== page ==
Rick Nelson and Claude Peck dispense unasked-for advice about clothing, etiquette, culture, relationships, grooming and more.
CP: Here we are, keeping our heads down, just trying to live our ordinary little gay lives, and we spark worldwide church schisms, national armed-services schisms, hysterical tirades from every direction.
RN: So does that make this a run-of-the-mill Year in Gay, or was 2010 the Best Gay Year Ever?
CP: Speaking just pop culturally, we were visited this year by Jonsi, Lady Gaga and the Scissor Sisters. The acme, however, was diminutive Swedish pop hero Robyn at the Fine Line.
RN: A close second was when you snared those half-price Marc Jacobs sunglasses the week before Pride. I'm still hearing the squeal. Next to just about any episode of "Glee," my pinnacle Year in Gay moment was last month at Northrop. Paul Taylor's company was in the house, killing it through three masterpieces by the master choreographer. Sheer beauty. Where would this nation be without its gay artists? Nowhere, that's where.
CP: As I said through my tears just after Paul Taylor's "Esplanade" ended: "Can I push rewind and watch it all over again?" Same goes for the gorgeous "Brief Encounters."
RN: Don't forget that Ricky Martin came out, as did anti-gay-for-pay Republican kingpin Ken Mehlman. Shocker.
CP: Wow, you go from high to low in a hot hurry.
RN: That's me. Let's take a moment, shall we, to bow our heads and remember the Dearly Departed Gays of Daytime. "One Life to Live" replaced the surprisingly well-told Oliver-Kyle tale with an endless diet of tedious heterosexual high jinks, while CBS just plain flushed "As the World Turns" off the air after 54 years, sending Nuke -- Luke Snyder and Noah Mayer -- down the drain with the rest of Oakdale. Rest in peace, Nuke.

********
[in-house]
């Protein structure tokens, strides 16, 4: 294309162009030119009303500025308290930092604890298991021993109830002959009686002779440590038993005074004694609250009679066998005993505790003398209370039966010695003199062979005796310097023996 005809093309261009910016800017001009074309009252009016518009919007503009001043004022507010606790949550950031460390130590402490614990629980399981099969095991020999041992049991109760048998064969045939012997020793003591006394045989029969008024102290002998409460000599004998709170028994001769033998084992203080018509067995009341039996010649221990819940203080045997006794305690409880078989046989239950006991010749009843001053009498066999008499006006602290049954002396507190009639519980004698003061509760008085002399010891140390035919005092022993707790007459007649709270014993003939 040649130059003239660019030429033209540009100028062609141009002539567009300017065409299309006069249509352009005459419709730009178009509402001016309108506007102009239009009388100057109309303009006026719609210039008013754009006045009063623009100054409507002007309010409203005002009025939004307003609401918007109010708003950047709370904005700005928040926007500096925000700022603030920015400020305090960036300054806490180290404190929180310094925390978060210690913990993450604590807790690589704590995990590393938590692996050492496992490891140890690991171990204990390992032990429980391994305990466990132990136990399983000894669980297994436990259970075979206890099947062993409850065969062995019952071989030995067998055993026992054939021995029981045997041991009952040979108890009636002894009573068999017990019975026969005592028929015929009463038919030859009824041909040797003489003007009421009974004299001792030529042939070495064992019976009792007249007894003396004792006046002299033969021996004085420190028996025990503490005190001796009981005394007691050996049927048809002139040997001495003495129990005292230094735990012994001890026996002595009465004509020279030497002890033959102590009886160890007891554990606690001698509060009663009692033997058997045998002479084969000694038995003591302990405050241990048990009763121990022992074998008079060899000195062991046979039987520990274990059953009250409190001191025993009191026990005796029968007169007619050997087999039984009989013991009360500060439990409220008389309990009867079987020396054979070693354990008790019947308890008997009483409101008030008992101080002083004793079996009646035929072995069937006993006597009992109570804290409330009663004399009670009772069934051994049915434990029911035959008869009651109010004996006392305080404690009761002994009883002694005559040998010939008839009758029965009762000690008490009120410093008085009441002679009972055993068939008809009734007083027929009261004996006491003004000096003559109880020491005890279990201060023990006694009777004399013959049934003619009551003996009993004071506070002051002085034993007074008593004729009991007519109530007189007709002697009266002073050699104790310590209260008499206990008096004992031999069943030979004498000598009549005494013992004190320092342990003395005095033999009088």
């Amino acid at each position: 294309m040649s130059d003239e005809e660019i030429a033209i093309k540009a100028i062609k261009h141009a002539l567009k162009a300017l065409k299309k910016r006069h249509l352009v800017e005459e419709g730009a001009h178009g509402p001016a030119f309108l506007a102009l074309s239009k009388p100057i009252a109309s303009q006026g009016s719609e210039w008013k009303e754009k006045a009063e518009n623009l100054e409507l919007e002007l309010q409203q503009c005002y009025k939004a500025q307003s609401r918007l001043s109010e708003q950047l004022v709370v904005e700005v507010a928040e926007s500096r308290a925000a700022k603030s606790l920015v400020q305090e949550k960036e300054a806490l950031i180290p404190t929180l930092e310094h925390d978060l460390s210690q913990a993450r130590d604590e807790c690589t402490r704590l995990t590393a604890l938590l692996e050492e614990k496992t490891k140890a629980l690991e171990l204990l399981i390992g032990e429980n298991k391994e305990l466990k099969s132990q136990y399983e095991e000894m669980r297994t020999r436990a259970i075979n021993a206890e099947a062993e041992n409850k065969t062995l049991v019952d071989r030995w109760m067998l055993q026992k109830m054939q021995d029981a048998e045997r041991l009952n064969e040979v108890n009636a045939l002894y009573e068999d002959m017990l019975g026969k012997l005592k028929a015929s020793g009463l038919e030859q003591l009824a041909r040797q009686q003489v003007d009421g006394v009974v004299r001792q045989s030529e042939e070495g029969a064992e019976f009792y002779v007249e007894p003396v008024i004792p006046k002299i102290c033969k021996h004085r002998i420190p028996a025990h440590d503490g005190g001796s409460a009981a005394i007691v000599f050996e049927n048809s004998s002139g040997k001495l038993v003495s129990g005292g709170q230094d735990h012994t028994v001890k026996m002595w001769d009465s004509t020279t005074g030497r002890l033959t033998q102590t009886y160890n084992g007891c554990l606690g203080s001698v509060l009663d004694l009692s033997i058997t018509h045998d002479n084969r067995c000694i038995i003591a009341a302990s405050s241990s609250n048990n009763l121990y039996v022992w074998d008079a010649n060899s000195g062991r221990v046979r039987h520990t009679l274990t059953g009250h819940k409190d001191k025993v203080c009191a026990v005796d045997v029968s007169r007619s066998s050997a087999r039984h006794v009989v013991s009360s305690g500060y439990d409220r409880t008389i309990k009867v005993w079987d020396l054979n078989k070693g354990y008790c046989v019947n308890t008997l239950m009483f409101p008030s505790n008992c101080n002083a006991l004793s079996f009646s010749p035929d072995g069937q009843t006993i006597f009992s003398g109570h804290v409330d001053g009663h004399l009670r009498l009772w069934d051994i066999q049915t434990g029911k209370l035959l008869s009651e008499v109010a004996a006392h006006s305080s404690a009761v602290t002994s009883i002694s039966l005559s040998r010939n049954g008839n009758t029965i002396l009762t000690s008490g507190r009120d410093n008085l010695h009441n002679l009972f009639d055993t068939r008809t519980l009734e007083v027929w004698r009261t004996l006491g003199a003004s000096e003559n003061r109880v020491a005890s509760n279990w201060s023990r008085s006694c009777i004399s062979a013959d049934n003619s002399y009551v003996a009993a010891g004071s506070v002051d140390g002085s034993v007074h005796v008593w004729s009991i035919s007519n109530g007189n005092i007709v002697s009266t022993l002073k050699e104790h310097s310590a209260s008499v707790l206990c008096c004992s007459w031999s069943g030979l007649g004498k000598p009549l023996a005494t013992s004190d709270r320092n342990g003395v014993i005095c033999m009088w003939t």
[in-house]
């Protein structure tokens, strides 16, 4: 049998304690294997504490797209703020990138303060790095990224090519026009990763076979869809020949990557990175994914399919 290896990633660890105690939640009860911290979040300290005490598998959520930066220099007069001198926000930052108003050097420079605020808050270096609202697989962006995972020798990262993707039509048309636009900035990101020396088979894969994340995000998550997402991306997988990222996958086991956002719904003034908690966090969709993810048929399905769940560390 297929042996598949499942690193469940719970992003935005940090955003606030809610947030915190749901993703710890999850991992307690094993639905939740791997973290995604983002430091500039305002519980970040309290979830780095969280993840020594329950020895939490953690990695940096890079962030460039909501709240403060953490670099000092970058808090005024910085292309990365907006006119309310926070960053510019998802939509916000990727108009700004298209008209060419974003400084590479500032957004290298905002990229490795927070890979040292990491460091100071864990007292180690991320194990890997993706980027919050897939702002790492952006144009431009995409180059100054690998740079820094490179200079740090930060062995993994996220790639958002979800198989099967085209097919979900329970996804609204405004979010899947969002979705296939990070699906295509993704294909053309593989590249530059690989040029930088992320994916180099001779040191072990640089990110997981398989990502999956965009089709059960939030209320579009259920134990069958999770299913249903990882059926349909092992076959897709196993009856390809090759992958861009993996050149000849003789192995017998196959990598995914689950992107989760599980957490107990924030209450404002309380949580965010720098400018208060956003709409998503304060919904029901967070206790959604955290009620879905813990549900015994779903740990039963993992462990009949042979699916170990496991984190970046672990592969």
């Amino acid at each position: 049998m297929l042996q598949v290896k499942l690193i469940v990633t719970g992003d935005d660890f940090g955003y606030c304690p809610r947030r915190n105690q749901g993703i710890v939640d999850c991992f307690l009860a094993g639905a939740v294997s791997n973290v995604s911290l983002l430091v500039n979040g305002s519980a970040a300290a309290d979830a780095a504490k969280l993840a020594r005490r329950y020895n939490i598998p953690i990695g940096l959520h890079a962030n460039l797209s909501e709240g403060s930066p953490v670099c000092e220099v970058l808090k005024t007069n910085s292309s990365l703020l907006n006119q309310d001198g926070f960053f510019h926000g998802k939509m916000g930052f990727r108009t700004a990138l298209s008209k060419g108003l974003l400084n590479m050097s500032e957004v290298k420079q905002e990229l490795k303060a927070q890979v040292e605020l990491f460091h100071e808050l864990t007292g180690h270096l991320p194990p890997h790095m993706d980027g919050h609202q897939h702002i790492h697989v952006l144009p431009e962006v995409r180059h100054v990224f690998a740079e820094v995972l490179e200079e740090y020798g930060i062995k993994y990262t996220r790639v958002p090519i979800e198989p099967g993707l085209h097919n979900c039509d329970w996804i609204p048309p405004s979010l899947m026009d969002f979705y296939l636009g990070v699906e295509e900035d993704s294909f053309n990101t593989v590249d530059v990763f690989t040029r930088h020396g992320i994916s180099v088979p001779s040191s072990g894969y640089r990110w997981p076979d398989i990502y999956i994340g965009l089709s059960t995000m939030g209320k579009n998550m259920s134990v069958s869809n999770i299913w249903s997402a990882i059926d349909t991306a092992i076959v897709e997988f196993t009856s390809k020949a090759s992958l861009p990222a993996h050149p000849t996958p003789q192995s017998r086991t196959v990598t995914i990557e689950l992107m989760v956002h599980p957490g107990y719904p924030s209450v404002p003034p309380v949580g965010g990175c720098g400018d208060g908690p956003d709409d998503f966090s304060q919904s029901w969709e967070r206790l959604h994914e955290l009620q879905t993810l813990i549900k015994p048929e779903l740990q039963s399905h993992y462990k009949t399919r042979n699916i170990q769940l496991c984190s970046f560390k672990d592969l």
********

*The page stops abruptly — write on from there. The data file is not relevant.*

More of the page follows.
CP: Maybe we could save space and leave out your soaps rundown. It is daytime, after all, when gays are working hard to support their lavish, and chosen, lifestyles.
RN: In all seriousness, let's not overlook the triumph that is the repeal of Don't Ask, Don't Tell, and the hopeful outlook on California's Prop. 8 lawsuit. The gay teen suicide epidemic is horrifying. Given how gays are bashed in Congress, from pulpits, during elections and in the Smithsonian, is it any wonder that America's youth think it's OK to bully any peer they perceive to be gay? Hats off to the "It Gets Better" YouTube campaign, for sending a message of hope to beleaguered teens. It's a start, right?
CP: Who are you, Gwen Ifill? We haven't said a word about Johnny Weir's Olympic skating costumes.
RN: Or the Emmys that went to straight actors playing gay characters on "Modern Family" and "The Good Wife." Wait, viewers aren't sure if "Wife's" Archie Panjabi is playing a lesbian, or just a scorching-hot-but-conflicted bisexual.
CP: She sounds like a post-gay poster child.
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